DIGITAL & DOWNLOAD

INSTANT ACCESS

Ever since I started my author Instagram account, the app has been one of my biggest time sucks. A lot of it stems from the fact that I can—almost—justify the time I spend there as being productive. Watching other authors’ Reels and scrolling through aesthetic Bookstagram photos counts as research, right?

But the app does offer a chance at a new perspective from time to time. Just the other day, amid videos that joked about the difficult, sometimes painful feeling of trying to promote your book, another author I follow posted her own message about marketing. The discomfort and hesitation that comes with hyping up our own work seems like an almost universal feeling. We may worry about annoying people, fall victim to impostor syndrome, or just feel lost among all the options and advice thrown our way. The author I follow admitted she doesn’t enjoy the marketing stage either. But it’s a stage to celebrate, she said. When you were writing that first draft, in the throes of wrestling with a plot that didn’t make sense or fighting against yourself to get words on the page, you were dreaming of getting here. And as you work on that next book, you’ll catch yourself dreaming of it again. 

Promotion is undoubtedly hard work, but it’s a milestone not every author, and certainly not every story, will reach. In these pages, you’ll find a lot about promotional newsletters: an in-depth comparison of a few options, plus a collection of tips and advice about using them effectively from guest author Paul Austin Ardoin. There are other ways you may share your book with readers too—finding a local audience through an author reading, or targeting ads to people who visit your site with the help of a small but mighty analytics tool. No matter how you end up promoting your books, celebrate it. It’s a sign that you crossed the finished line, and it’s the step of the process that turns your passion into a career. 

Nicole Schroeder

Editor in Chief

Picture of Nicole Schroeder

Nicole Schroeder

Nicole Schroeder is a storyteller at heart. As the editor in chief of Indie Author Magazine, she brings nearly a decade of journalism and editorial experience to the publication, delighting in any opportunity to tell true stories and help others do the same. She holds a bachelor’s degree from the Missouri School of Journalism and minors in English and Spanish. Her previous work includes editorial roles at local publications, and she’s helped edit and produce numerous fiction and nonfiction books, including a Holocaust survivor’s memoir, alongside independent publishers. Her own creative writing has been published in national literary magazines. When she’s not at her writing desk, Nicole is usually in the saddle, cuddling her guinea pigs, or spending time with family. She loves any excuse to talk about Marvel movies and considers National Novel Writing Month its own holiday.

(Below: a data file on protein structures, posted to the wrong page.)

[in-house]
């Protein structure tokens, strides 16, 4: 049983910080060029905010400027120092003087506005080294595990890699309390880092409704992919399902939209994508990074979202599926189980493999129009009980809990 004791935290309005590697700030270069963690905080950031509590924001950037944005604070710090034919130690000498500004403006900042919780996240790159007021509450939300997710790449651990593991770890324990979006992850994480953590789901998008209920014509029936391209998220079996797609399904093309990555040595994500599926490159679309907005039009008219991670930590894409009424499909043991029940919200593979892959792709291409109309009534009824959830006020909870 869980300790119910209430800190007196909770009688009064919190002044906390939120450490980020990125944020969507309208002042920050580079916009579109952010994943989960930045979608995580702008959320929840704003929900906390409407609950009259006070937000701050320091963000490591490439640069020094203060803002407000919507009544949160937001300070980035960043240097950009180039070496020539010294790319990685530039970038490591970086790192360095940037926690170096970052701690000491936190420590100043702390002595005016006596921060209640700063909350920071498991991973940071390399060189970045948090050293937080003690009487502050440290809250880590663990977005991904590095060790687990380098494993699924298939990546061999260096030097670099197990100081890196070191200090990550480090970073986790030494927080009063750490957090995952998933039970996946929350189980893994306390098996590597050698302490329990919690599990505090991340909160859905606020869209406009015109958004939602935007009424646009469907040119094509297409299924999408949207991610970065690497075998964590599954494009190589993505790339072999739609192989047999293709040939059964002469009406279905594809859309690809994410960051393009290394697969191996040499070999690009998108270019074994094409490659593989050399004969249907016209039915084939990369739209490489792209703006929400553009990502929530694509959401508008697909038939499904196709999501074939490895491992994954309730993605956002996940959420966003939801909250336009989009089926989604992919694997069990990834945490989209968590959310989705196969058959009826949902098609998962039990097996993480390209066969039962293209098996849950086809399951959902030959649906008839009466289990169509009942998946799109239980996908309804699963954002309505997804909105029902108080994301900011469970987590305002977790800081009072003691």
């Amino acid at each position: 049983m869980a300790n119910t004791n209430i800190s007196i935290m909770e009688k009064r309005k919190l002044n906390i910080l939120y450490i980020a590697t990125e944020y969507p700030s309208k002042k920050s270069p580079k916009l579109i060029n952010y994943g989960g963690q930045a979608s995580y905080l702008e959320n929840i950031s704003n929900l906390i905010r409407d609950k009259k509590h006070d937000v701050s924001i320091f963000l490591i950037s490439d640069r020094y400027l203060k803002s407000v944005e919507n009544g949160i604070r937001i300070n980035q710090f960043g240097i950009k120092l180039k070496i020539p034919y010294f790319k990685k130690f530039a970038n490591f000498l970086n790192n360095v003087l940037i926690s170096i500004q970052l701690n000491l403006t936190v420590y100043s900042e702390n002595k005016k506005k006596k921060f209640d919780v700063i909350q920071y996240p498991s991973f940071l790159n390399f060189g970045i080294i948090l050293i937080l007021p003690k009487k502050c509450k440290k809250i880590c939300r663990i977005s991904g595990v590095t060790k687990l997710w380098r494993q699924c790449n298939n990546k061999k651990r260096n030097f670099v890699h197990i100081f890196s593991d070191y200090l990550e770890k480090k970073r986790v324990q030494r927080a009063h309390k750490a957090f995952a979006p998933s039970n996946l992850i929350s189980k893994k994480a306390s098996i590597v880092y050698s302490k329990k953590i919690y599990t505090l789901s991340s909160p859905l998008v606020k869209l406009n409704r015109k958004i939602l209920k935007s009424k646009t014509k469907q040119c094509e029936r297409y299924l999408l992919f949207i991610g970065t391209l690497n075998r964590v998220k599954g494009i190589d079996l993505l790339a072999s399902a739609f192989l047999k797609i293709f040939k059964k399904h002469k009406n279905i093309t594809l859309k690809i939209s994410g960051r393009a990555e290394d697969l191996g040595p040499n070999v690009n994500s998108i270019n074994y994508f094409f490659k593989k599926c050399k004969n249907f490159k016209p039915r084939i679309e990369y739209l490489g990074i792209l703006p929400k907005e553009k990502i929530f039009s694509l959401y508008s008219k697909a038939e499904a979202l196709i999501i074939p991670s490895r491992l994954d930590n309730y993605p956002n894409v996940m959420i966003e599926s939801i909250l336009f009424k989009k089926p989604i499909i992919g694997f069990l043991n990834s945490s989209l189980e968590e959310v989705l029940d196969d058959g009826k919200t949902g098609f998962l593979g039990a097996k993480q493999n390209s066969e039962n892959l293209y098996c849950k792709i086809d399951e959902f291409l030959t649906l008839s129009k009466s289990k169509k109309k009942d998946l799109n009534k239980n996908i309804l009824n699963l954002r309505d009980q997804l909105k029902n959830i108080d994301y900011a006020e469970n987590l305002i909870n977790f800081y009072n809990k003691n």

Start or Join a Conversation About This Article:

When Writing Means Business, Storytellers Read Indie Author Magazine

Read Indie Annie's Latest Advice:

Dear Indie Annie,

I know it’s important to understand who you’re writing and marketing to, but how do I develop my ideal reader avatar? Every time I try, it feels like I’m limiting myself. Needing to Niche Down Dear Niche,  Oh darling, focusing on your target audience feels as frightening as finalizing a paint palette for your parlor. Why choose when there are so many gorgeous colors to pick from? But defining your ideal reader liberates your creativity

Read More »

Dear Indie Annie,

In the past, I’ve hired editors, cover designers, and even a virtual assistant. Passing off those responsibilities makes sense, but internal formatting always seems so straightforward. At what point is it worth investing in professional formatting services? Frugal Formatter Dear Frugal, Oh my, that moniker sounds like you’re an inhabitant of Middle Earth, but I digress. Formatting your own manuscript seems as simple as building a bookcase from IKEA: just insert tab A into slot

Read More »

Dear Indie Annie,

Despite my best marketing efforts, my backlist just isn’t selling. How do I decide whether to go back to the drawing board and refocus the series or cut my losses and unpublish it?  At a Crossroads Dear Crossroads,  I feel your frustration, love. When a backlist underperforms, it’s like owning a vintage auto that sputters more than it purrs. Do you tune it up or trade it in for a new model? Let’s hash out

Read More »

Follow Us

Weekly Tutorial

Sign up for our Newsletter

We’ll send you our best articles, special offers, and industry updates

Would You Like a Free Issue?

Hello! I’m Indie Annie, and I would love to send you a copy of this month’s issue of Indie Author Magazine. Just join our email list and I’ll drop it in your inbox!